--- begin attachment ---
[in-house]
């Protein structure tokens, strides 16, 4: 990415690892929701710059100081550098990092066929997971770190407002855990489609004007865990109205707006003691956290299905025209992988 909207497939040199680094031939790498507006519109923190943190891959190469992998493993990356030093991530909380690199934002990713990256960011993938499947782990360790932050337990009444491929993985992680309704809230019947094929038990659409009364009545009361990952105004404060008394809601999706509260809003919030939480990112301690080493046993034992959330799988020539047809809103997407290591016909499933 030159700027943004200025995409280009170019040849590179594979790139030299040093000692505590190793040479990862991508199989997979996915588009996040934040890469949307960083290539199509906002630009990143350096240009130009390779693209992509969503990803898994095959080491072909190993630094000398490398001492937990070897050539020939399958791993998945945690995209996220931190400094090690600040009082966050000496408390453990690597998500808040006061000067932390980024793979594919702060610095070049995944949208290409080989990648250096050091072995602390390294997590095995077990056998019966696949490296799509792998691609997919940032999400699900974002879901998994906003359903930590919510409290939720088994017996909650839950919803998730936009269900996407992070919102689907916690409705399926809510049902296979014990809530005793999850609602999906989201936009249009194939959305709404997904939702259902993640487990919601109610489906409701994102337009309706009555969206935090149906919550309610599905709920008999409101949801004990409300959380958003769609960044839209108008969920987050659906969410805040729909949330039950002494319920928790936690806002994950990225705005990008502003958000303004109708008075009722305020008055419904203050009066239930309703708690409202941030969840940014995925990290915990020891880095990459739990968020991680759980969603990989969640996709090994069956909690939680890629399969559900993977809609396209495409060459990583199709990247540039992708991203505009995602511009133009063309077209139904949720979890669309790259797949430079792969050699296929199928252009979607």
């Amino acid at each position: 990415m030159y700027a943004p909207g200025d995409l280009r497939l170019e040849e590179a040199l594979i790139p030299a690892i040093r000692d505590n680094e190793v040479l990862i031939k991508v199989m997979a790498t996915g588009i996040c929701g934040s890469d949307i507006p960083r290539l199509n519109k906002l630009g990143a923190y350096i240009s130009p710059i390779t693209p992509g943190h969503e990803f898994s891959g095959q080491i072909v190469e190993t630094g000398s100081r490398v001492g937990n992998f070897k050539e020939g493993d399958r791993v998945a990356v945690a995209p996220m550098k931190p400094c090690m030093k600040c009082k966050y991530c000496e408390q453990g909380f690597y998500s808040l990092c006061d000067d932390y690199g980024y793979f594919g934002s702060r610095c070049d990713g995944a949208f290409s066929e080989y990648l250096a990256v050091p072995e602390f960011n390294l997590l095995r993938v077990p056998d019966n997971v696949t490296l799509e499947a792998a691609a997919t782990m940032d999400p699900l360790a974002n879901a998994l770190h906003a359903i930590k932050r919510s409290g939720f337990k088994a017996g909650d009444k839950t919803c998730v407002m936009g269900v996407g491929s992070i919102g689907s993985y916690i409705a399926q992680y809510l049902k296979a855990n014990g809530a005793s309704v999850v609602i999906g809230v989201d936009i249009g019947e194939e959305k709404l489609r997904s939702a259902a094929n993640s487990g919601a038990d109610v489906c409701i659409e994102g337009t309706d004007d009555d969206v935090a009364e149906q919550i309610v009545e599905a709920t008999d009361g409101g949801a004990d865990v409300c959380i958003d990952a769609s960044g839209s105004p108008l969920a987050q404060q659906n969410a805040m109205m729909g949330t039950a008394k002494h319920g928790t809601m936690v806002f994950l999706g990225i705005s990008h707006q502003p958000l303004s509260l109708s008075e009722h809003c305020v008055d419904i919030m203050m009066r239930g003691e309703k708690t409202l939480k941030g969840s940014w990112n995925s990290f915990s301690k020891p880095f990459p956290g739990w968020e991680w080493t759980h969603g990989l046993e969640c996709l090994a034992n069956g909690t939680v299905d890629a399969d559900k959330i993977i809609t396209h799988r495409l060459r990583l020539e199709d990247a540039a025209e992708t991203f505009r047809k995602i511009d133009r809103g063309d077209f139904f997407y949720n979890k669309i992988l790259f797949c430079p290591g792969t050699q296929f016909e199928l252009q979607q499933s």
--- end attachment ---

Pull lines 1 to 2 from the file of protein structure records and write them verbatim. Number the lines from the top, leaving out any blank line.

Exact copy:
[in-house]
């Protein structure tokens, strides 16, 4: 990415690892929701710059100081550098990092066929997971770190407002855990489609004007865990109205707006003691956290299905025209992988 909207497939040199680094031939790498507006519109923190943190891959190469992998493993990356030093991530909380690199934002990713990256960011993938499947782990360790932050337990009444491929993985992680309704809230019947094929038990659409009364009545009361990952105004404060008394809601999706509260809003919030939480990112301690080493046993034992959330799988020539047809809103997407290591016909499933 030159700027943004200025995409280009170019040849590179594979790139030299040093000692505590190793040479990862991508199989997979996915588009996040934040890469949307960083290539199509906002630009990143350096240009130009390779693209992509969503990803898994095959080491072909190993630094000398490398001492937990070897050539020939399958791993998945945690995209996220931190400094090690600040009082966050000496408390453990690597998500808040006061000067932390980024793979594919702060610095070049995944949208290409080989990648250096050091072995602390390294997590095995077990056998019966696949490296799509792998691609997919940032999400699900974002879901998994906003359903930590919510409290939720088994017996909650839950919803998730936009269900996407992070919102689907916690409705399926809510049902296979014990809530005793999850609602999906989201936009249009194939959305709404997904939702259902993640487990919601109610489906409701994102337009309706009555969206935090149906919550309610599905709920008999409101949801004990409300959380958003769609960044839209108008969920987050659906969410805040729909949330039950002494319920928790936690806002994950990225705005990008502003958000303004109708008075009722305020008055419904203050009066239930309703708690409202941030969840940014995925990290915990020891880095990459739990968020991680759980969603990989969640996709090994069956909690939680890629399969559900993977809609396209495409060459990583199709990247540039992708991203505009995602511009133009063309077209139904949720979890669309790259797949430079792969050699296929199928252009979607």